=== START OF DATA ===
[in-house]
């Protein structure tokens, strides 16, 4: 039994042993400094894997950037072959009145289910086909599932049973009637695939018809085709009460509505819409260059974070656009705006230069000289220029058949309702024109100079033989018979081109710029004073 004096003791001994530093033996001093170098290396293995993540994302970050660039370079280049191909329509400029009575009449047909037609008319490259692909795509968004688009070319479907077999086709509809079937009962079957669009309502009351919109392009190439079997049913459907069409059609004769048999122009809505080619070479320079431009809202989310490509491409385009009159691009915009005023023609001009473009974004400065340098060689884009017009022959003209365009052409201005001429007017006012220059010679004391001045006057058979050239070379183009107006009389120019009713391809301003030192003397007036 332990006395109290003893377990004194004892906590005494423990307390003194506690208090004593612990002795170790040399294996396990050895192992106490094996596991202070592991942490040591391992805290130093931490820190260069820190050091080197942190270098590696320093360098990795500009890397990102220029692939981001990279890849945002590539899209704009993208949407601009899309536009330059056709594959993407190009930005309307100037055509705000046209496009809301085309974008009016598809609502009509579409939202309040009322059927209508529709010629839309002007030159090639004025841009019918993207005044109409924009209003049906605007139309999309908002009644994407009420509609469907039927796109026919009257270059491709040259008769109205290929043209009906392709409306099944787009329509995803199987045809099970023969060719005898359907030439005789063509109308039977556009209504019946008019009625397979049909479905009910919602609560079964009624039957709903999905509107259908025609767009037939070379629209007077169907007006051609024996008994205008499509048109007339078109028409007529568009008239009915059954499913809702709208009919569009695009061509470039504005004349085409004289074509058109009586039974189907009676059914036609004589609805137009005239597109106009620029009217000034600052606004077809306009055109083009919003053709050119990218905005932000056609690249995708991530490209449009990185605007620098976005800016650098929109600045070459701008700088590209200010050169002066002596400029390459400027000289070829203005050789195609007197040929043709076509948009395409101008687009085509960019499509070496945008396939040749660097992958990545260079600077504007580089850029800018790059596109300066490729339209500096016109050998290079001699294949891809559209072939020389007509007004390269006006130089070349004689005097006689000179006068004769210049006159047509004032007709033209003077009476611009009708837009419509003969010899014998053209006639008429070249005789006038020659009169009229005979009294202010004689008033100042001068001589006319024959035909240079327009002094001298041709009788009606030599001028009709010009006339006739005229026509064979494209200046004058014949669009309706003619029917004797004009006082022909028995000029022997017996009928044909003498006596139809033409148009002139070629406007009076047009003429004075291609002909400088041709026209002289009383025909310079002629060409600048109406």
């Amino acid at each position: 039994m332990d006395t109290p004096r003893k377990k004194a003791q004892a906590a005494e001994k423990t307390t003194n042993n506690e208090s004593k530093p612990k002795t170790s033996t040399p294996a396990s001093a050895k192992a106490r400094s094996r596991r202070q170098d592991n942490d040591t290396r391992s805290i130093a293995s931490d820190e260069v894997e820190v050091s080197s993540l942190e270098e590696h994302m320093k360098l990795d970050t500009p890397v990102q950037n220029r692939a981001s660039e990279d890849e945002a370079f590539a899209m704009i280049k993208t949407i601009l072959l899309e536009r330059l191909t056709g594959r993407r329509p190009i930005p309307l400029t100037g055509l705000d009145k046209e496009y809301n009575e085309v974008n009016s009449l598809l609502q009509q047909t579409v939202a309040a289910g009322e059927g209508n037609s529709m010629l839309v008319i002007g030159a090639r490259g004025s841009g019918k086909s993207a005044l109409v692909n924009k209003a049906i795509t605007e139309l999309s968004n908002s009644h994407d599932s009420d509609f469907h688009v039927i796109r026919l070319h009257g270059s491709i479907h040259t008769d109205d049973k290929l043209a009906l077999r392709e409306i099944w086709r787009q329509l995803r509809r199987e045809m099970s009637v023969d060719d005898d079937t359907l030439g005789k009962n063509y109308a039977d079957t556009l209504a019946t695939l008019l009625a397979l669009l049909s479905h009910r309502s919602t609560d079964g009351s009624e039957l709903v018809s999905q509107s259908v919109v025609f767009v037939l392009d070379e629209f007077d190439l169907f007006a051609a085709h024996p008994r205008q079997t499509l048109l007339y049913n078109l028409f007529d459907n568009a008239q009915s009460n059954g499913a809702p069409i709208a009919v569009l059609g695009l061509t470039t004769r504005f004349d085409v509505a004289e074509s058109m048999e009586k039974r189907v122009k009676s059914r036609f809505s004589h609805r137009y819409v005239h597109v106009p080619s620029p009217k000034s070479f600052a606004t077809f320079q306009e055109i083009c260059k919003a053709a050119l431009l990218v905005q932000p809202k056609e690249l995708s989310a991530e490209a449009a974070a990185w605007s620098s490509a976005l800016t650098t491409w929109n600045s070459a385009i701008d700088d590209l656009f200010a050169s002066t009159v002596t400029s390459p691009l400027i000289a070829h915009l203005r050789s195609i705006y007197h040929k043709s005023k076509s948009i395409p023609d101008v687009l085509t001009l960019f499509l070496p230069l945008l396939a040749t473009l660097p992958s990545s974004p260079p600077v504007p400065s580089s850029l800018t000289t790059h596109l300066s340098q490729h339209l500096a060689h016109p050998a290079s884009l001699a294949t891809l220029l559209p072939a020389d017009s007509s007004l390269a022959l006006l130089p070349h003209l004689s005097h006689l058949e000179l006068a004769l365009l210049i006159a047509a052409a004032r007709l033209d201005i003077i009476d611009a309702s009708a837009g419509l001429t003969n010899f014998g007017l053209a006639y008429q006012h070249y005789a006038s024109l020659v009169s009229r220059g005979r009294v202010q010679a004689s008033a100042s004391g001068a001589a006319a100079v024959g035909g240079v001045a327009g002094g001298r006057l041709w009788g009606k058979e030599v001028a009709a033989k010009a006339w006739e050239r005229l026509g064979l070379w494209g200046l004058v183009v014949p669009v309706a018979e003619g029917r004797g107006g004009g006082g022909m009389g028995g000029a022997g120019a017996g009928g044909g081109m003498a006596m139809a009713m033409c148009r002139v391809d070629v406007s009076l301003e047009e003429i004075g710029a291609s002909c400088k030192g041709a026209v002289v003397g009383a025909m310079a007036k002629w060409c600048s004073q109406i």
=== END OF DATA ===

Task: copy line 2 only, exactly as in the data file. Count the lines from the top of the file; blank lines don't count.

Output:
């Protein structure tokens, strides 16, 4: 039994042993400094894997950037072959009145289910086909599932049973009637695939018809085709009460509505819409260059974070656009705006230069000289220029058949309702024109100079033989018979081109710029004073 004096003791001994530093033996001093170098290396293995993540994302970050660039370079280049191909329509400029009575009449047909037609008319490259692909795509968004688009070319479907077999086709509809079937009962079957669009309502009351919109392009190439079997049913459907069409059609004769048999122009809505080619070479320079431009809202989310490509491409385009009159691009915009005023023609001009473009974004400065340098060689884009017009022959003209365009052409201005001429007017006012220059010679004391001045006057058979050239070379183009107006009389120019009713391809301003030192003397007036 332990006395109290003893377990004194004892906590005494423990307390003194506690208090004593612990002795170790040399294996396990050895192992106490094996596991202070592991942490040591391992805290130093931490820190260069820190050091080197942190270098590696320093360098990795500009890397990102220029692939981001990279890849945002590539899209704009993208949407601009899309536009330059056709594959993407190009930005309307100037055509705000046209496009809301085309974008009016598809609502009509579409939202309040009322059927209508529709010629839309002007030159090639004025841009019918993207005044109409924009209003049906605007139309999309908002009644994407009420509609469907039927796109026919009257270059491709040259008769109205290929043209009906392709409306099944787009329509995803199987045809099970023969060719005898359907030439005789063509109308039977556009209504019946008019009625397979049909479905009910919602609560079964009624039957709903999905509107259908025609767009037939070379629209007077169907007006051609024996008994205008499509048109007339078109028409007529568009008239009915059954499913809702709208009919569009695009061509470039504005004349085409004289074509058109009586039974189907009676059914036609004589609805137009005239597109106009620029009217000034600052606004077809306009055109083009919003053709050119990218905005932000056609690249995708991530490209449009990185605007620098976005800016650098929109600045070459701008700088590209200010050169002066002596400029390459400027000289070829203005050789195609007197040929043709076509948009395409101008687009085509960019499509070496945008396939040749660097992958990545260079600077504007580089850029800018790059596109300066490729339209500096016109050998290079001699294949891809559209072939020389007509007004390269006006130089070349004689005097006689000179006068004769210049006159047509004032007709033209003077009476611009009708837009419509003969010899014998053209006639008429070249005789006038020659009169009229005979009294202010004689008033100042001068001589006319024959035909240079327009002094001298041709009788009606030599001028009709010009006339006739005229026509064979494209200046004058014949669009309706003619029917004797004009006082022909028995000029022997017996009928044909003498006596139809033409148009002139070629406007009076047009003429004075291609002909400088041709026209002289009383025909310079002629060409600048109406």